Vegan White Bean Stew is Perfect for Freezing Too
You can see in the photo below that Vegan White Bean Stew is also perfect for freezing.
Freeze it in different size containers so you can grab one for lunch or have larger servings for more people at dinner time.
I used freezer jars and filled them with this luscious stew. Pull out as many as you like for any time of the year.
Dad always added tabasco to his white beans and I have caught his addiction. A little bit is added in the recipe too and it is delicious.
Hewould do a few splashes more in his own bowlbut that was a bit too much for me.
Now that my brain is on a roll with comfort food and thinking up all kinds of ideas you might want a white bean chili in your arsenal too.
Check out this healthyWhite Bean Chili from the Slow Cooker. These two recipes alone may satisfy your white bean cravings for years to come.
It is so flavorful with its carrots and fresh corn kernels. I wanted to make it more traditional so plant-based sausage links are in there too.
Cut them up into bite size pieces for the perfect bite.
The result turned out perfect. I hope you will try this on one of these cooler days or nights because it will also help keep you warm.
This post contains affiliate links. Read my disclosure policy here.
Let’s Get Connected!
Vegan White Bean Stew
Vegan White Bean Stew is comfort food to the max. Course Main Dish Cuisine Stew Prep Time 15 minutes Cook Time 2 hours Total Time 2 hours 15 minutes Servings 6 Servings Calories 434kcal Author Ginny McMeans
- 16 ounces navy beans (small white beans)
- 2 tablespoons extra virgin olive oil
- 2 carrots, cleaned and chopped
- 2 corn on the cob, cut from the cob
- 1/2 cup onion, diced
- 2 cloves garlic, finely diced
- 30 ounces fire roasted tomatoes – 2 cans, 15 ounces each
- 10 ounces plant based sausage links, Field Roast has really good Vital Wheat Gluten ones
- 1 teaspoon basil
- 1 teaspoon hot sauce – such as tabasco, omit if you don’t like anything spicy. You can out it on the table instead.
- 1 cup vegetable broth
The night before cooking:
- Put the beans in a large bowl and cover with water. Swish your hand around in the water and pick out any beans that don’t look good or that float. Drain the beans.
- Put the beans back into the large pot. Cover with water by about 4 inches above the beans. Let soak on the counter overnight.
The next day:
- Drain the beans and cover with fresh water by about 2 to 3 inches.
- Cover and bring to a boil.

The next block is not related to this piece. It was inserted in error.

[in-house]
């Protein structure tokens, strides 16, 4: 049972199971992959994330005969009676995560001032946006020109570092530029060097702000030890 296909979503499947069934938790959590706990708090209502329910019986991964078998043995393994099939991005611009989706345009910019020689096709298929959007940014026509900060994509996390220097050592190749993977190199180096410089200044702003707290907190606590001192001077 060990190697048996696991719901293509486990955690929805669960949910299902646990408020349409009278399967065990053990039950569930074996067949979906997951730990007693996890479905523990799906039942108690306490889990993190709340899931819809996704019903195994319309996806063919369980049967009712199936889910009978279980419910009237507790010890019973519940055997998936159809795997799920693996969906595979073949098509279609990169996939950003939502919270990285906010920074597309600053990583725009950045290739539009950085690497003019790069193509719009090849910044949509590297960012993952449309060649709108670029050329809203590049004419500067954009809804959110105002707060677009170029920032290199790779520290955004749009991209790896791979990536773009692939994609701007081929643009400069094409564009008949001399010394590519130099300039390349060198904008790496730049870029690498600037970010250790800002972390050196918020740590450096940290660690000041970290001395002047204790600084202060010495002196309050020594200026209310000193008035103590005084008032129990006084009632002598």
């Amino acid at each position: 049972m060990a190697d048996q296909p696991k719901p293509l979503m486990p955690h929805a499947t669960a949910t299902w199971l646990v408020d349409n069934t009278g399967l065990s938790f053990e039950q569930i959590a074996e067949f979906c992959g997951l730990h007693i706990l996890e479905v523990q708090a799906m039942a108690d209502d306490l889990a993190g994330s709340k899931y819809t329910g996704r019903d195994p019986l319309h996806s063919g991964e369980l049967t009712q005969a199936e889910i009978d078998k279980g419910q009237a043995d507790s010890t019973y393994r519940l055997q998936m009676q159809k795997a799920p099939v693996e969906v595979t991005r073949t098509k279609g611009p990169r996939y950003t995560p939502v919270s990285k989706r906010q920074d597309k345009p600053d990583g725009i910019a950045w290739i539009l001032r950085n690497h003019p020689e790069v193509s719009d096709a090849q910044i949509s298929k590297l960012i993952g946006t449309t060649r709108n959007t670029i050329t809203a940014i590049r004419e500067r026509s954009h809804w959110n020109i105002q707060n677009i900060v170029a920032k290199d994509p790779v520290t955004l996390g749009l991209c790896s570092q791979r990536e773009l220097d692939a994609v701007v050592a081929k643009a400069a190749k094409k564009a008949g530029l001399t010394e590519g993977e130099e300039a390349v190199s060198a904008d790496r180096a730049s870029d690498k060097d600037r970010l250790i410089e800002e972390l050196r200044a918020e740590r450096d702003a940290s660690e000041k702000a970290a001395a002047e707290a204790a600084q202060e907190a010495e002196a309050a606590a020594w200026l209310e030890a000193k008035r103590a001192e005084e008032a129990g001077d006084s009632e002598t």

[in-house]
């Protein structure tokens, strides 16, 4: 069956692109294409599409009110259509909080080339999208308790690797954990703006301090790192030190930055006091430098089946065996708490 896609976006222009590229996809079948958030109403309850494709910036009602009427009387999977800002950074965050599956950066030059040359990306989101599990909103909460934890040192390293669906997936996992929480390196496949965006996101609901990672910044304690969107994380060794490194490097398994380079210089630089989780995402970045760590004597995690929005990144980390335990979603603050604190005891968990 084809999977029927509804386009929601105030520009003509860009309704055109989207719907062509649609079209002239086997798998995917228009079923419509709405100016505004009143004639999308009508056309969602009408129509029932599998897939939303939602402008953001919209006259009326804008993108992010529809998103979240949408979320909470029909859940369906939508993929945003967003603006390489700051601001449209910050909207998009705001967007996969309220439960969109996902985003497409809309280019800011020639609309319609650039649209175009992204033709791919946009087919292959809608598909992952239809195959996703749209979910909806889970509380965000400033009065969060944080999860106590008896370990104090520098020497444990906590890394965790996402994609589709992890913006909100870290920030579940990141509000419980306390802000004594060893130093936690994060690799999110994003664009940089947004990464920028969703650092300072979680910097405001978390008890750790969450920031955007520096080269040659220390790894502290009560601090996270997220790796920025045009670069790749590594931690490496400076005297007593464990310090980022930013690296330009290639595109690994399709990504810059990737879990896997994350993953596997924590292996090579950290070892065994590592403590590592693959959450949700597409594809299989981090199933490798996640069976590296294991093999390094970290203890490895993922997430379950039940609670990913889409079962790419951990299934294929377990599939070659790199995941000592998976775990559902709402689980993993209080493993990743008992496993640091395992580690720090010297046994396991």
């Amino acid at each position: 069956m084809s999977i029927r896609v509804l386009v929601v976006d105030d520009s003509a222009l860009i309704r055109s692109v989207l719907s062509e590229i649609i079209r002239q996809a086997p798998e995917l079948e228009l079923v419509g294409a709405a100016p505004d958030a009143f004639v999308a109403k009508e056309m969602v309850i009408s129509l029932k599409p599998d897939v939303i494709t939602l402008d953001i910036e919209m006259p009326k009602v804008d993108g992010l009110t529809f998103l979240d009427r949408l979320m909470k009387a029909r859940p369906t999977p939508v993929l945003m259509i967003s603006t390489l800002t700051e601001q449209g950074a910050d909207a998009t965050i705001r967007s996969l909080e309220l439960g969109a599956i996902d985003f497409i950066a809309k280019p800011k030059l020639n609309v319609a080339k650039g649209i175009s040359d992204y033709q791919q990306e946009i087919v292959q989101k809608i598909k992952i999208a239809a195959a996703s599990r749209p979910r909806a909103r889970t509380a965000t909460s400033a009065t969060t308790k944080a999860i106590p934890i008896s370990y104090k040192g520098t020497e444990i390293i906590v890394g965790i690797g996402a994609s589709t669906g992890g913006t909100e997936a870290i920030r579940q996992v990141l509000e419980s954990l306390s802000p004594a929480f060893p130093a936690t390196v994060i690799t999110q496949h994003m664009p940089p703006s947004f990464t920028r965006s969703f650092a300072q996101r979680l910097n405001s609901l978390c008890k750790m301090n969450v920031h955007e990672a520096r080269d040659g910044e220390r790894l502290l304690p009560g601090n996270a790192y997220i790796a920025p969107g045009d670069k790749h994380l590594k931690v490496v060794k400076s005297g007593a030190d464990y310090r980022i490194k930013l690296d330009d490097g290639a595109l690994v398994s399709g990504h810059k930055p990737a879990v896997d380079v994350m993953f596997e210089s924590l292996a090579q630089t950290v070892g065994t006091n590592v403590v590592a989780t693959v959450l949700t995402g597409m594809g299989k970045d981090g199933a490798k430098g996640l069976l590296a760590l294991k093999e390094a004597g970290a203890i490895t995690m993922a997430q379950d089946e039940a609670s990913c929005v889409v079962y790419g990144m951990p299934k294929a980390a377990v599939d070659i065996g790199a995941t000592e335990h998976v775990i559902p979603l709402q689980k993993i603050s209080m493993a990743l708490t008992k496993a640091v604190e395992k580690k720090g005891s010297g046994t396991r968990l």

- Turn down the heat to medium low and simmer, covered partially, for about 1-1/2 to 2 hours.
- Stir a couple of times during cooking time but make sure the temperature keeps at a good simmer and they are covered with water.
- The beans are finished when you can squish a bean with your fingers.
- Brown sausage on all sides. Remove from pan and cut into about 1/2″ to 3/4″ pieces.
- Cut corn from the cob and set aside.
- Add the oil to a large skillet and heat to medium low.
- Add the chopped onion and carrots and saute about 10 minutes. Add the garlic and cook 2 more minutes.
When beans are done:
- Drain and return to the large pan.
- Add the tomatoes and sausage. Cook for 10 minutes. It will be soupy.
- Add all of the rest of the ingredients and bring to a boil.
- Turn down heat and simmer another 10 minutes.
- Serve with crusty bread.
Nutrition Facts Vegan White Bean Stew Amount Per Serving (1 Serving) Calories 434 Calories from Fat 81 % Daily Value* Fat 9g14% Saturated Fat 1g5% Sodium 581mg24% Potassium 1066mg30% Carbohydrates 59g20% Fiber 22g88% Sugar 7g8% Protein 28g56% Vitamin A 3965IU79% Vitamin C 5.5mg7% Calcium 165mg17% Iron 15.6mg87% * Percent Daily Values are based on a 2000 calorie diet.
Let cool to room temperature. Package in rigid sided containers as defined in my article Preparing Food for the Freezer.
TO PREPARE AFTER FREEZING:
Remove from the freezer and put in the refrigerator overnight because it is a pretty solid mass and will take longer to defrost.
THE NIGHT OF SERVING:
Put all in a large saucepan and heat through. You could also heat in the microwave. Ready to serve.
A great bread to go with this stew is actually cornbread. Green Chili Cornbread fills the bill.